Seeram, N. P., Aviram, M., Zhang, Y., Henning, S. M., Feng, L., Dreher, M., & Heber, D. (2008). Comparison of antioxidant potency of commonly consumed polyphenol-rich beverages in the United States. Journal of Agricultural and Food Chemistry, 56(4), pp. 1415-22. doi:10.1021/jf073035s.
    Seeram NP, et al. Comparison of Antioxidant Potency of Commonly Consumed Polyphenol-rich Beverages in the United States. J Agric Food Chem. 2008 Feb 27;56(4):1415-22. PubMed PMID: 18220345.
    * Article titles in AMA citation format should be in sentence-case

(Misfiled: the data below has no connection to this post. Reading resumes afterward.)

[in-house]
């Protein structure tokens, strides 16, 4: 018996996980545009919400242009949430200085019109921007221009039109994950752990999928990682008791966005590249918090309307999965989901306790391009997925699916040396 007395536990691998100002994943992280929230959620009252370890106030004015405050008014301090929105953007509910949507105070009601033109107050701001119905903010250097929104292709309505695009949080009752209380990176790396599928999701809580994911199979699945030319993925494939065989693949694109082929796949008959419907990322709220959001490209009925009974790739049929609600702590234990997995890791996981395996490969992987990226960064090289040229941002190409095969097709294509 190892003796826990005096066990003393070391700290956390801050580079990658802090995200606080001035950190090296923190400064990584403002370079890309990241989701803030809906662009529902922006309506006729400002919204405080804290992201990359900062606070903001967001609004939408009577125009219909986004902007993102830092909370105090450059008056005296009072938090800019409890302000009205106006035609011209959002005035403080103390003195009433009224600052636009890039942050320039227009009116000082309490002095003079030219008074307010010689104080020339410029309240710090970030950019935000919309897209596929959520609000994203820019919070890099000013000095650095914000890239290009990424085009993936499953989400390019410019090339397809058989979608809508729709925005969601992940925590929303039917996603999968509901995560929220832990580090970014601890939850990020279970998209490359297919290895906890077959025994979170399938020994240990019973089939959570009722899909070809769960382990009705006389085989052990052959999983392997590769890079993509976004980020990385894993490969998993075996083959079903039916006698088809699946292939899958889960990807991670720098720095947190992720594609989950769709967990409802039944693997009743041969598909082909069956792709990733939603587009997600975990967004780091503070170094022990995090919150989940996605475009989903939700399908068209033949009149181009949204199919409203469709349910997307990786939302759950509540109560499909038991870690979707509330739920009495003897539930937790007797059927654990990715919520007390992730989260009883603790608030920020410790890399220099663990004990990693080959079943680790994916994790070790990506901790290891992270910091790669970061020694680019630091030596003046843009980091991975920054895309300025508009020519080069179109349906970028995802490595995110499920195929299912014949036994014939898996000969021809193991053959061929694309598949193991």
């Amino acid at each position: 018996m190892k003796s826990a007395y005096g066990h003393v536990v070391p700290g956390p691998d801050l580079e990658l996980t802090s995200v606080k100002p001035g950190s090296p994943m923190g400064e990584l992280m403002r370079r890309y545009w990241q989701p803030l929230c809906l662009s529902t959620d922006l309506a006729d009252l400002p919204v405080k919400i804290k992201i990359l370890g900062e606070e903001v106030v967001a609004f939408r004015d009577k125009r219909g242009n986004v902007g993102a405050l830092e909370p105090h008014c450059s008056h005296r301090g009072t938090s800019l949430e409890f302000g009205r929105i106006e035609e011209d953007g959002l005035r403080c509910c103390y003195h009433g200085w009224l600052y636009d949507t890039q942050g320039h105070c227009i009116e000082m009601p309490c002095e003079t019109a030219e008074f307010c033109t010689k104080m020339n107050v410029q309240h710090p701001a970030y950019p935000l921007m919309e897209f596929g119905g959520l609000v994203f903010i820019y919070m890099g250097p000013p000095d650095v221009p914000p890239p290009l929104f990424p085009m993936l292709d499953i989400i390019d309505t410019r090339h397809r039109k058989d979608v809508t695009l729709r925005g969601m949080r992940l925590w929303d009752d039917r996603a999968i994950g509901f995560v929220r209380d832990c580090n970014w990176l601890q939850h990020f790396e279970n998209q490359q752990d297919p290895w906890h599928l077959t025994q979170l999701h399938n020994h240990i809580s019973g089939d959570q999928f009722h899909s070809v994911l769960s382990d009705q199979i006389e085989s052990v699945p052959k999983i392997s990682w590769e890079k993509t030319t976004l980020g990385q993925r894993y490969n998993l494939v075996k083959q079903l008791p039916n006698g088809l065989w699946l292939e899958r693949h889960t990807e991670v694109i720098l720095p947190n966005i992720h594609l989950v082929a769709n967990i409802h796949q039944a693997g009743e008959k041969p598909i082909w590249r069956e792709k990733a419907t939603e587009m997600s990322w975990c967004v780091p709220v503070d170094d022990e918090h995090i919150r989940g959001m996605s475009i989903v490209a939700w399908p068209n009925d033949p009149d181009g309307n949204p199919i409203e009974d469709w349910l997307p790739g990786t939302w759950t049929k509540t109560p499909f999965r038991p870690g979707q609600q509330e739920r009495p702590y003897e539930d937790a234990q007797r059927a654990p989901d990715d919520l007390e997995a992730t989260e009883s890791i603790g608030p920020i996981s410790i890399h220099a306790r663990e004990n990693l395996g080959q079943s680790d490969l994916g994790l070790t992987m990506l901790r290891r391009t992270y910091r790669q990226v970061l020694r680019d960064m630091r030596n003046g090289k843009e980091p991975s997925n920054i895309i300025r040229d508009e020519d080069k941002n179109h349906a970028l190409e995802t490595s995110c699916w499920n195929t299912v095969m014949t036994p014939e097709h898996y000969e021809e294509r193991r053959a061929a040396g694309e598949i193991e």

TY - JOUR T1 - Comparison of antioxidant potency of commonly consumed polyphenol-rich beverages in the United States. AU - Seeram,Navindra P, AU - Aviram,Michael, AU - Zhang,Yanjun, AU - Henning,Susanne M, AU - Feng,Lydia, AU - Dreher,Mark, AU - Heber,David, Y1 - 2008/01/26/ PY - 2008/1/29/pubmed PY - 2008/4/19/medline PY - 2008/1/29/entrez SP - 1415 EP - 22 JF - Journal of agricultural and food chemistry JO - J. Agric. Food Chem. VL - 56 IS - 4 N2 - A number of different beverage products claim to have antioxidant potency due to their perceived high content of polyphenols. Basic and applied research indicates that pomegranate juice (PJ), produced from the Wonderful variety of Punica granatum fruits, has strong antioxidant activity and related health benefits. Although consumers are familiar with the concept of free radicals and antioxidants, they are often misled by claims of superior antioxidant activity of different beverages, which are usually based only on testing of a limited spectrum of antioxidant activities. There is no available direct comparison of PJ's antioxidant activity to those of other widely available polyphenol-rich beverage products using a comprehensive variety of antioxidant tests. The present study applied (1) four tests of antioxidant potency [Trolox equivalent antioxidant capacity (TEAC), total oxygen radical absorbance capacity (ORAC), free radical scavenging capacity by 2,2-diphenyl-1-picrylhydrazyl (DPPH), and ferric reducing antioxidant power (FRAP)]; (2) a test of antioxidant functionality, that is, inhibition of low-density lipoprotein (LDL) oxidation by peroxides and malondialdehyde methods; and (3) evaluation of the total polyphenol content [by gallic acid equivalents (GAEs)] of polyphenol-rich beverages in the marketplace. The beverages included several different brands as follows: apple juice (3), açaí juice (3), black cherry juice (3), blueberry juice (3), cranberry juice (3), Concord grape juice (3), orange juice (3), red wines (3), iced tea beverages (10) [black tea (3), green tea (4), white tea (3)], and a major PJ available in the U.S. market. An overall antioxidant potency composite index was calculated by assigning each test equal weight. PJ had the greatest antioxidant potency composite index among the beverages tested and was at least 20% greater than any of the other beverages tested. Antioxidant potency, ability to inhibit LDL oxidation, and total polyphenol content were consistent in classifying the antioxidant capacity of the polyphenol-rich beverages in the following order: PJ>red wine>Concord grape juice>blueberry juice>black cherry juice, açaí juice, cranberry juice>orange juice, iced tea beverages, apple juice. Although in vitro antioxidant potency does not prove in vivo biological activity, there is also consistent clinical evidence of antioxidant potency for the most potent beverages including both PJ and red wine. SN - 0021-8561 UR - https://www.unboundmedicine.com/medline/citation/18220345/Comparison_of_antioxidant_potency_of_commonly_consumed_polyphenol_rich_beverages_in_the_United_States_ L2 - https://dx.doi.org/10.1021/jf073035s DB - PRIME DP - Unbound Medicine ER -